Age, male sex, low SES, belonging to the Arab population sector, diabetes, cardiovascular disease, chronic lung disease, chronic kidney disease, neurological disease, malignancy, and immunosuppression were retained in the Cox multivariable model and were all associated with increased risk for the composite of severe COVID-19 or mortality. Of them, immunosuppression, neurological disease, and malignancy had the strongest association, with HRs of 6.43 (95% CI, 4.95-8.34), 2.28 (95% CI, 1.95-2.67), and 2.15 (95% CI, 1.54-3.00), respectively. Age was also a strong risk factor with an HR of 2.28 (95% CI, 2.16-2.41) for each 10-year increase (Table 2).



Safety and Tolerability of Paxlovid (Nirmatrelvir/Ritonavir) in High-risk Patients
Clinical Infectious Diseases 23 July 2022
to the editor-We read with great interest the analysis by Saliba and colleagues on the real-world experience with nirmatrelvir/ritonavir (Paxlovid) in reducing severe coronavirus disease 2019 (COVID-19) and mortality in high-risk patients [1]. This is the largest retrospective cohort study to date that demonstrated Paxlovid treatment and vaccination status were associated with significant decrease in the rate of severe COVID-19 or mortality with adjusted hazard ratio (HR) 0.54 (95% confidence interval, 0.39-0.75) and 0.2 (95% confidence interval, 0.17-0.22), respectively. Timely real-world data are important to evaluate the effectiveness of Paxlovid in populations outside of the clinical trial, but the authors were unable to assess medication tolerability and safety. As of 14 May 2022, Assistant Secretary for Preparedness and Response estimated 668 954 Paxlovid courses were given in the United States [2]. In the randomized clinical trial, EPIC-HR (Evaluation of Protease Inhibition for Covid-19 in High-Risk Patient), Paxlovid appeared to be well tolerated but real-world data are lacking [3]. At the University of Washington Medicine, we developed a standardized process to prioritize high-risk patients meeting National Institutes of Health Tier 1 and 2 criteria and assessed patient tolerability and safety through telephonic postprescription outreach when supplies were initially limited. Patients who were prescribed Paxlovid were interviewed over the phone using a standardized questionnaire to assess adverse effects and adherence within 1 week of starting therapy.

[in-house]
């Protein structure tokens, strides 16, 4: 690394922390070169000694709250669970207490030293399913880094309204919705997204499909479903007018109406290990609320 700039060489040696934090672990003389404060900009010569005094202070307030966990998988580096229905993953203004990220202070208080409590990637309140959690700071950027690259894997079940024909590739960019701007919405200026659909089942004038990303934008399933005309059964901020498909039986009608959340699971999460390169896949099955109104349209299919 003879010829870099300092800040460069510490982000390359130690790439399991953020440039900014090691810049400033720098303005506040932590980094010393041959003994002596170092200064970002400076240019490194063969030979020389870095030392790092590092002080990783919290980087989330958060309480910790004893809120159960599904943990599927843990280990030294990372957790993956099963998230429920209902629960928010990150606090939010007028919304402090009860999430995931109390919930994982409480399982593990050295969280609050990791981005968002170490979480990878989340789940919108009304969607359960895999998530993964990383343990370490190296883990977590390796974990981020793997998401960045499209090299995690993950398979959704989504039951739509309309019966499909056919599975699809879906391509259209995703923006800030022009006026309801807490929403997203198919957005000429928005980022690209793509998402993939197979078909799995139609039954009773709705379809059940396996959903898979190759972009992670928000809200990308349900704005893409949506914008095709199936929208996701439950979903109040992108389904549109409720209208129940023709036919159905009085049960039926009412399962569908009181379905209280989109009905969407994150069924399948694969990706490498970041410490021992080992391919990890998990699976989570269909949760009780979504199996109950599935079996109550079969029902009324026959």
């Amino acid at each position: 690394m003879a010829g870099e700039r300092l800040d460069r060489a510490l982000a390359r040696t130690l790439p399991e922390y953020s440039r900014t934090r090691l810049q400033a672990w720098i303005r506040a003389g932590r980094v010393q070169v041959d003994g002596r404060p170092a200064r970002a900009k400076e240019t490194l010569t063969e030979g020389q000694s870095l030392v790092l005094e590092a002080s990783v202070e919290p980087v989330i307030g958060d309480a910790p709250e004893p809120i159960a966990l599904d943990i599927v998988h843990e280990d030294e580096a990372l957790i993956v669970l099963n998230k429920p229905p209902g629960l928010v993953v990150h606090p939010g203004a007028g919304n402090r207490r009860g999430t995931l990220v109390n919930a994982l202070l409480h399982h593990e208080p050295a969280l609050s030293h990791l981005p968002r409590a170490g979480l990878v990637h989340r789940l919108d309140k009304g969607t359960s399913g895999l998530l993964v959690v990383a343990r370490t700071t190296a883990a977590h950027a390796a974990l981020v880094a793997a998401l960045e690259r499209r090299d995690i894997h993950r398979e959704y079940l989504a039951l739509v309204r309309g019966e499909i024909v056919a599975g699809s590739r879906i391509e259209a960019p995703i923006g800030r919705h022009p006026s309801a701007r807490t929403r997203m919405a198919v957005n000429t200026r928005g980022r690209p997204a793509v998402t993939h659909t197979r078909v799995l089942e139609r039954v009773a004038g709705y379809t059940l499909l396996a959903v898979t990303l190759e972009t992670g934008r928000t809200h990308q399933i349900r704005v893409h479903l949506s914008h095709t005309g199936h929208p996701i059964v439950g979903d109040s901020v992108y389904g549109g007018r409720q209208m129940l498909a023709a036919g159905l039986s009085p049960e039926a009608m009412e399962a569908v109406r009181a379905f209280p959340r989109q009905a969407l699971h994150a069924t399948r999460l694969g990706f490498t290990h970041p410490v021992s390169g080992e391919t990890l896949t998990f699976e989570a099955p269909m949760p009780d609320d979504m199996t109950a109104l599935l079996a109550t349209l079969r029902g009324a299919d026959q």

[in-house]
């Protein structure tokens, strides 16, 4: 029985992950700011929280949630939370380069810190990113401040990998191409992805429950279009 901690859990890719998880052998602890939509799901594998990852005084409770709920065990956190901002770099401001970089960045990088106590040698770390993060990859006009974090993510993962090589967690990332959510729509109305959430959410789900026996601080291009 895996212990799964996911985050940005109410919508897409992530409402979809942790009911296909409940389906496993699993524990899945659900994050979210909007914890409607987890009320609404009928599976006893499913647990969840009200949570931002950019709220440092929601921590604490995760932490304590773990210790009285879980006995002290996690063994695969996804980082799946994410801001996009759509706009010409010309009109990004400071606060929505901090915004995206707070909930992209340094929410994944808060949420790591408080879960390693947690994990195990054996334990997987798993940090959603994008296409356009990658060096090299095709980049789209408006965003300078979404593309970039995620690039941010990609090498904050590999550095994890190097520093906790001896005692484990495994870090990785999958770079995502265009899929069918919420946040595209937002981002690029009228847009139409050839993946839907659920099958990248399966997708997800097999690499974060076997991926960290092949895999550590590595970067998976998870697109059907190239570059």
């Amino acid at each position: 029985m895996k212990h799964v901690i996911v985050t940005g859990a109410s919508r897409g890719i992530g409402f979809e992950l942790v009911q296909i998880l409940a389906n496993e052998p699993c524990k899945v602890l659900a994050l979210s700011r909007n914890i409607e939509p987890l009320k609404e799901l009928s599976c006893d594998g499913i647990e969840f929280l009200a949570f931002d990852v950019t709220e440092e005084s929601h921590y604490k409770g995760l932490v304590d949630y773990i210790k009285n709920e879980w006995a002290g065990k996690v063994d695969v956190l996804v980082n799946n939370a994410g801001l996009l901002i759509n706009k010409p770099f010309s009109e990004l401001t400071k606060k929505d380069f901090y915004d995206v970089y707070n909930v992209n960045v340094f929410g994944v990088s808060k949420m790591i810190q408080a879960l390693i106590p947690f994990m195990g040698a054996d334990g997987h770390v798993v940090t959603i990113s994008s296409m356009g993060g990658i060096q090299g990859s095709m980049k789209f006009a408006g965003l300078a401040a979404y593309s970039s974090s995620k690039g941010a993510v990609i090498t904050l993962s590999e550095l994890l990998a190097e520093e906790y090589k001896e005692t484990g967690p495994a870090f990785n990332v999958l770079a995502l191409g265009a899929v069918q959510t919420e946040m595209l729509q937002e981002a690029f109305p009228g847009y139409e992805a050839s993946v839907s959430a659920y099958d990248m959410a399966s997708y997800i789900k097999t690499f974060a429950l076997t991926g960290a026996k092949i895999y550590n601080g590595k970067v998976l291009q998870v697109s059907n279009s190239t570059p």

Between January 5 and 21, 2022, 50 patients were prescribed Paxlovid (Table 1). The median age was 48 years, with 64% of females and 20% of Latino/Hispanic ethnicity. The majority (82%) had immunocompromising conditions with a median of 5 comorbid conditions and 8.5 concomitant medications. Sixteen (32%) patients required chronic medication adjustment while taking Paxlovid. All patients were contacted within 1 week of starting Paxlovid, 19 (38%) and 21 (42%) patients were interviewed during therapy and after completion of therapy, respectively, whereas 9 (18%) patients were lost to follow-up and 1 (2%) patient did not start Paxlovid. Among the 40 respondents, 34 (85%) had experienced at least 1 adverse effect. Twelve (30%) patients reported ≥ 3 adverse effects and all were ≥ 5 concomitant chronic medications. The most frequently reported adverse effect was dysgeusia (57.5%). Most patients reported the onset of 1 to 2 hours after taking Paxlovid and usually subsided within 24 hours after discontinuation of therapy.


We reported a high incidence of adverse effects with 85% of patients reporting at least 1 side effect while taking Paxlovid leading to 17.5% of patients discontinuing therapy prematurely compared with 2% observed in the EPIC-HR trial. Most notably, dysgeusia was reported in 57.5% of patients compared to 5.6% in clinical trial [3]. We used this information to better prepare our patients for anticipated side effects and provided mitigation strategies based on our evaluation. To the best of our knowledge, this is the first report to date evaluating the tolerability and safety of Paxlovid through telephonic postprescription outreach in the real-world setting. This underscores the importance of close monitoring and postmarketing surveillance with medications that are still under investigation.